by Alex Palmer | June 22, 2017
Education and networking are top drivers of convention attendance -- but destination experience is right near the top of the list. That was among the findings of the second "Decision to Attend Study for Conventions and Exhibitions," previewed on June 22 at Meeting Professionals International's (MPI) World Education Conference. The study, from The Experience Institute, drew on almost 9,000 responses from association members to find out what factors shape their decisions to attend a conference.

The top two attendance drivers were education/staying abreast (92 percent), and networking/social interaction (76 percent), but these were followed the destination itself and perceived experience, cited by 71 percent of respondents.

"Attendees don't just come for the meetings, they get out and about," said Mickey Schaefer, president of Mickey Schaefer & Associates LLC and founder and CEO of The Experience Institute. "They are leisure travelers with an add on."

Emphasizing this "bleisure" aspect of these travelers was the fact that a majority (53 percent) said they are likely to extend their stay or add vacation days, while 49 percent are likely to bring a friend or family member. A full 79 percent are likely to get "out and about" and explore the destination's many non-conference offerings. Additionally, if their experience is positive, 78 percent of attendees said would be likely to return for leisure, while 77 percent would likely repeat attendance. Almost nine out of 10 respondents (88 percent) would likely recommend the destination to others and 89 percent recommend the convention center or expo.

Schaefer emphasized that all these elements should be taken into consideration by planners when negotiating with destinations and hotels, quantifying the "true value of attendees" that includes the additional room nights, extracurricular activities, and potential for future business. 

"Attendees are discerning travelers -- they are going to be looking at everything," said Schaefer. "The perceived destination experience matters."

The full, final research report will be published on July 15, and available for download on The Experience Institute's website. This is the second iteration of the study, following the inaugural 2014 version, which drew on about 7,000 respondents.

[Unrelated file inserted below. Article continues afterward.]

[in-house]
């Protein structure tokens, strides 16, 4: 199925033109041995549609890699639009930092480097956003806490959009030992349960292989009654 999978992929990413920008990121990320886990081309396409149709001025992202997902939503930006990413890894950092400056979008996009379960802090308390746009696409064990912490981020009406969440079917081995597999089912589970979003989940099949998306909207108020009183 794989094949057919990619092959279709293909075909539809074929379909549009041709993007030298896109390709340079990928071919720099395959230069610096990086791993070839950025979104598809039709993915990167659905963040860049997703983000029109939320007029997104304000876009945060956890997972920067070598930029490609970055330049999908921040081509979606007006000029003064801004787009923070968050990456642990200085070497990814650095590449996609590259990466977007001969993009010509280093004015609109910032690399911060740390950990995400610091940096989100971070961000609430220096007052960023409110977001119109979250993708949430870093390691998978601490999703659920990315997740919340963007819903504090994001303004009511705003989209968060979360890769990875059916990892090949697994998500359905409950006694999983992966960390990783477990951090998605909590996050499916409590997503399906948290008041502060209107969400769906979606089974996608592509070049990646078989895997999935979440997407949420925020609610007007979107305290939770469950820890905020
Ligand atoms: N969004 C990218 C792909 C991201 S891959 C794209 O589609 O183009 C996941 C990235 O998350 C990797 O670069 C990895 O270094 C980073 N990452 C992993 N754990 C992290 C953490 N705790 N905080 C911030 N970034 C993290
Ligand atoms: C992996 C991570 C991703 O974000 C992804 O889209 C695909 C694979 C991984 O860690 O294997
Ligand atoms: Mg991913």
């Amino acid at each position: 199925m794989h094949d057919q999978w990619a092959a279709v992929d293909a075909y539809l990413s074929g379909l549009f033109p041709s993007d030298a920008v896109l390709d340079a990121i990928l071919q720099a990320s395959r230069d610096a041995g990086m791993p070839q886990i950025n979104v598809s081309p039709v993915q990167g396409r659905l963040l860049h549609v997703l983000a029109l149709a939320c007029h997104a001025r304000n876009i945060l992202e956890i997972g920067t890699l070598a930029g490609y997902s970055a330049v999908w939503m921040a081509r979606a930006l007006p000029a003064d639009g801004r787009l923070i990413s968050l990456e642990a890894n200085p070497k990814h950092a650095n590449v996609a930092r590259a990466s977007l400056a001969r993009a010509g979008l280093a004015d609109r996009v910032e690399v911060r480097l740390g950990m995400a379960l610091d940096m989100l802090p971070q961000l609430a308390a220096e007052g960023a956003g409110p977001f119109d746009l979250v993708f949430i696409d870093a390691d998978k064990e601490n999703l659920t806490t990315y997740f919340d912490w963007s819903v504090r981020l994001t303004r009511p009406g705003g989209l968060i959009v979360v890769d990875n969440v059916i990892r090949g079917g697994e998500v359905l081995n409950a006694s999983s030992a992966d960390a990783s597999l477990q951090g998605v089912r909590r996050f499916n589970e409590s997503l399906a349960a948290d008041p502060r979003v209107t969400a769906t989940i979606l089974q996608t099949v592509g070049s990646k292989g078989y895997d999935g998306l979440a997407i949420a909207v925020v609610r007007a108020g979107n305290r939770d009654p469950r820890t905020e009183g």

Schaefer presented the findings alongside Loren Gold, executive vice president of the Greater Raleigh Convention and Visitors Bureau, and a member of the board of directors of the Destination Marketing Association International (DMAI), which is supporting the research, along with MPI, the International Association of Exhibitions and Events (IAEE), Professional Convention Management Association (PCMA), and American Society of Association Executives (ASAE). Gold is chair of the DMAI task force looking at attendance promotion, which will be releasing its own ebook of destination promotional practices later this summer.

"We're moving away from the transactional process where it's all about room nights," he said. "We're looking at what the true demand and full capture is."

Accompanying the research, The Experience Institute introduced a new Behavioral Profile Template, meant to be used by planners and destination marketing organizations as a strategic conversion tool in creating promotions. It's designed for DMOs and planners to use together, going through 10 areas, including industry and demographic makeup of the prospective group, price considerations, food preferences, and portion of attendees likely to extend their stay or bring others. Also included were destination elements (whether its walkable, safe, etc.) and out-and-about interests (nightlife, arts and history, shopping, etc.).

"The vision is targeting promotion to behavioral interests then making sure we are creating exception experiences," said Schaefer.